In Malawi, since the 1st August, COOPI has been working on the project “Strengthening the Disaster Risk Management system, at the national and district levels, to reduce future humanitarian needs by decreasing risk to vulnerable populations”.
Located in Sub-Saharan Africa, Malawi is cyclically stricken by floods and droughts. The impact of disasters causes widespread human and socio-economic losses, including food insecurity and outbreak of diseases.
For instance, in 2016 El Niño phenomenon led to the worst drought in 35 years in Southern Africa. As a consequence, in the 2016-2017 period, a total of 6,491,847 people have been requiring humanitarian assistance in Malawi. Previously, in January 2015, when floods occurred, more than 174,000 people were displaced and approximately 250,000 households lost their agricultural production.
In this contest, COOPI, in collaboration with Concern Worldwide and the National Department of Disaster Management Affairs (DODMA) and the local actors, will work for the next 15 months to enhance communities’ resilience to possible future crisis by promoting the culture of disaster preparedness.
Multi-level risk management
At the national level, our staff will support DODMA in the construction of a geoportal which will provide relevant information for decision-making process, disaster risk management, development programs as well as emergency response. In order to obtain more precise data, we will use unmanned aerial vehicles (drones) for mapping risk prone and disaster affected areas, assessing damages, conducting rescue operations and delivering relief assistance to affected population.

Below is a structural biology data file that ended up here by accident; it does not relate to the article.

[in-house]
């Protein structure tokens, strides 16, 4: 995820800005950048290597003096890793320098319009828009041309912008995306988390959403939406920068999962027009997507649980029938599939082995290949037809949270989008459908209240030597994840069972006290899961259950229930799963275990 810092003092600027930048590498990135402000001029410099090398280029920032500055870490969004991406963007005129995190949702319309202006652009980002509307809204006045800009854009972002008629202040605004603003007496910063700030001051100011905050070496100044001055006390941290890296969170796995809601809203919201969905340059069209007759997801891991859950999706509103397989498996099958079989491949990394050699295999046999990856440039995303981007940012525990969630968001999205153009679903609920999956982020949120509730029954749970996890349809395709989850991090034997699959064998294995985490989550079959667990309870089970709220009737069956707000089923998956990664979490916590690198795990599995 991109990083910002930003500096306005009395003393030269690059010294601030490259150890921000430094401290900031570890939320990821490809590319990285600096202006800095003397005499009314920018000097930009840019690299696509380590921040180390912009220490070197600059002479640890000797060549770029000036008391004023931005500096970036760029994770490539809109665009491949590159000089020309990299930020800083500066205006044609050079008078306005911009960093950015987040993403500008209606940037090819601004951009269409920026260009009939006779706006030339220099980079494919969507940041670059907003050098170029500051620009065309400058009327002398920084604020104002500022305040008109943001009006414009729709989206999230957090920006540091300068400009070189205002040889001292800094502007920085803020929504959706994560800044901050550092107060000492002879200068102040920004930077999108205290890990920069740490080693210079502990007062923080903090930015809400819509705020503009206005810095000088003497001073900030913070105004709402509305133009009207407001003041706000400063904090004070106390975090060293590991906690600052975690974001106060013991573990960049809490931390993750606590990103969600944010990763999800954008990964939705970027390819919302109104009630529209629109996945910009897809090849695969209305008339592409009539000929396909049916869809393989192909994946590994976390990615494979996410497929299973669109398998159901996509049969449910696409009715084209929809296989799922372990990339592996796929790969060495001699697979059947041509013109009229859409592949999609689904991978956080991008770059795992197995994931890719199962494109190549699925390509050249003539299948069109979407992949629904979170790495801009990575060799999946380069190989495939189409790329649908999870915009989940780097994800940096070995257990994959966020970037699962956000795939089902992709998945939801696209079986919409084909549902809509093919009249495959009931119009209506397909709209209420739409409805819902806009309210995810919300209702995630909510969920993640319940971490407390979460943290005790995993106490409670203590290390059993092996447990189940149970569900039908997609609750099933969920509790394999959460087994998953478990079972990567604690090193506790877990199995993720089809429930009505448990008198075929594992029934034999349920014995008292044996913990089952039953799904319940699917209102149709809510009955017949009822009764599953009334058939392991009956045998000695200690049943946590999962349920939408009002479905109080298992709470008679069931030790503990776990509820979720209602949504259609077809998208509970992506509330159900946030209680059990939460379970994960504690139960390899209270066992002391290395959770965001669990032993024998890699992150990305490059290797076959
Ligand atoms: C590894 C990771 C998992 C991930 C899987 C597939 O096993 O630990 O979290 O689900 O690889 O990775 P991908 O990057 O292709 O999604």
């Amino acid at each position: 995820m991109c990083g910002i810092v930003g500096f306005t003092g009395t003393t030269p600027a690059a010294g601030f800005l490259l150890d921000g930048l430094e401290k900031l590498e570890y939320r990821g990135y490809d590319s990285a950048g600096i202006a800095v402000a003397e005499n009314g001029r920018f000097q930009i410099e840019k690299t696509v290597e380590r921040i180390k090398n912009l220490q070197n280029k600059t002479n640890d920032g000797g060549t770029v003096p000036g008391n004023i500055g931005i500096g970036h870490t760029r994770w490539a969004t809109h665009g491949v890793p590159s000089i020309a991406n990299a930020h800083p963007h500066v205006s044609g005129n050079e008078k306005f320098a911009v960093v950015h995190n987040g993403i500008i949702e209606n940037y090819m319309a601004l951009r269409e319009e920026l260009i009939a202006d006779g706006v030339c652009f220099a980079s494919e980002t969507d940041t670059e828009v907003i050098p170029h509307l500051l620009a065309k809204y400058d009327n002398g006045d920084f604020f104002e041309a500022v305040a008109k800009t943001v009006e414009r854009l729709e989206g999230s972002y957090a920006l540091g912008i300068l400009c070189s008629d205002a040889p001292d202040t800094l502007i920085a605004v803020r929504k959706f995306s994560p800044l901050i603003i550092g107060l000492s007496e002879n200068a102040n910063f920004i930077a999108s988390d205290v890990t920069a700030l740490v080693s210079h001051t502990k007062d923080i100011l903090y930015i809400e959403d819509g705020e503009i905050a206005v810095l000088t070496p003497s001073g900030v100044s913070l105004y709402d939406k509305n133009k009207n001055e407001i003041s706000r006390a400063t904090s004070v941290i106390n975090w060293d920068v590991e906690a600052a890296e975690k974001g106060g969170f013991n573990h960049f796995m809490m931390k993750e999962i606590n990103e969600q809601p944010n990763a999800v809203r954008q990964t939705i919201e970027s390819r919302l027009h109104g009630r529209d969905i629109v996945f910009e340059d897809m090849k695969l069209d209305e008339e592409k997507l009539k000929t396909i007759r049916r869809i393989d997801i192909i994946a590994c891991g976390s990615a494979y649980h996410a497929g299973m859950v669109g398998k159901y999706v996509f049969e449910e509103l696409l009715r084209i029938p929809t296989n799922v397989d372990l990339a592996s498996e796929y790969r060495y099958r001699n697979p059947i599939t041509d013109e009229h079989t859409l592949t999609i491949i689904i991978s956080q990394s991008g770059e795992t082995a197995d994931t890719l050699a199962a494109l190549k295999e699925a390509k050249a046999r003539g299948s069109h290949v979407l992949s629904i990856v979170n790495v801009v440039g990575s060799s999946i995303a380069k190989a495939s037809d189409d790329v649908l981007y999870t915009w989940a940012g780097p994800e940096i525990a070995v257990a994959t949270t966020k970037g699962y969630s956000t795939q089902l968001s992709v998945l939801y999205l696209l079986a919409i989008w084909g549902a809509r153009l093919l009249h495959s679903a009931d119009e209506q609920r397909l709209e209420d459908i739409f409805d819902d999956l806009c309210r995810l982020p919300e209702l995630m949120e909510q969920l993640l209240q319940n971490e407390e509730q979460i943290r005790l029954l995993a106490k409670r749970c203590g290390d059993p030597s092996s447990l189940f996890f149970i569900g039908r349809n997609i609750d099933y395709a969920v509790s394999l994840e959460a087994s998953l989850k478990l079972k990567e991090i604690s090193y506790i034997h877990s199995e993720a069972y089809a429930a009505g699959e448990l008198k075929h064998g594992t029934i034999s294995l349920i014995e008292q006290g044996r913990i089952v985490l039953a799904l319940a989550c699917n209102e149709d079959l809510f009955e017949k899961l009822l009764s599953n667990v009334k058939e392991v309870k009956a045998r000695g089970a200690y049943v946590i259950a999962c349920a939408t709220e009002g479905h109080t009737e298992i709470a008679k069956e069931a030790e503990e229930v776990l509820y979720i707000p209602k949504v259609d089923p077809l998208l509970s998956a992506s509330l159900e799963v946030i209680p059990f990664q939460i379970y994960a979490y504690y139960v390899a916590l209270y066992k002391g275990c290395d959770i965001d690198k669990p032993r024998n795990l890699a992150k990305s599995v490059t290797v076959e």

At the local level, specifically in Mangochi and Nsanje districts, we will support the enhancement of early warning system (EWS), by improving hazard monitoring and response capacities, closely working with village civil protection committees. Our work will also focus on:
- promoting disaster risk reduction education targeting children and teachers;
- construction of small mitigation works;
- installation of basic equipment for flood monitoring.
In addition, we will develop a shock-responsive social protection program by pre-identifying vulnerable households in order to fasten humanitarian assistance processes.
Moreover, within two weeks from the occurrence of a disaster, a cash transfer system will be put in place to enable target beneficiaries to decide themselves about how to meet their own needs.
In Malawi, the likelihood of an emergency is forecasted during the next rainy season (December 2017-January 2018). We expect that communities will be better prepared to assess their risks, cope, adapt, and quickly recover from their impact. However, in case of disaster, we will support emergency and relief operation, in coordination with local and national institutions and humanitarian partners.
This project is funded by ECHO – European Commission’s Humanitarian Aid and Civil Protection Department.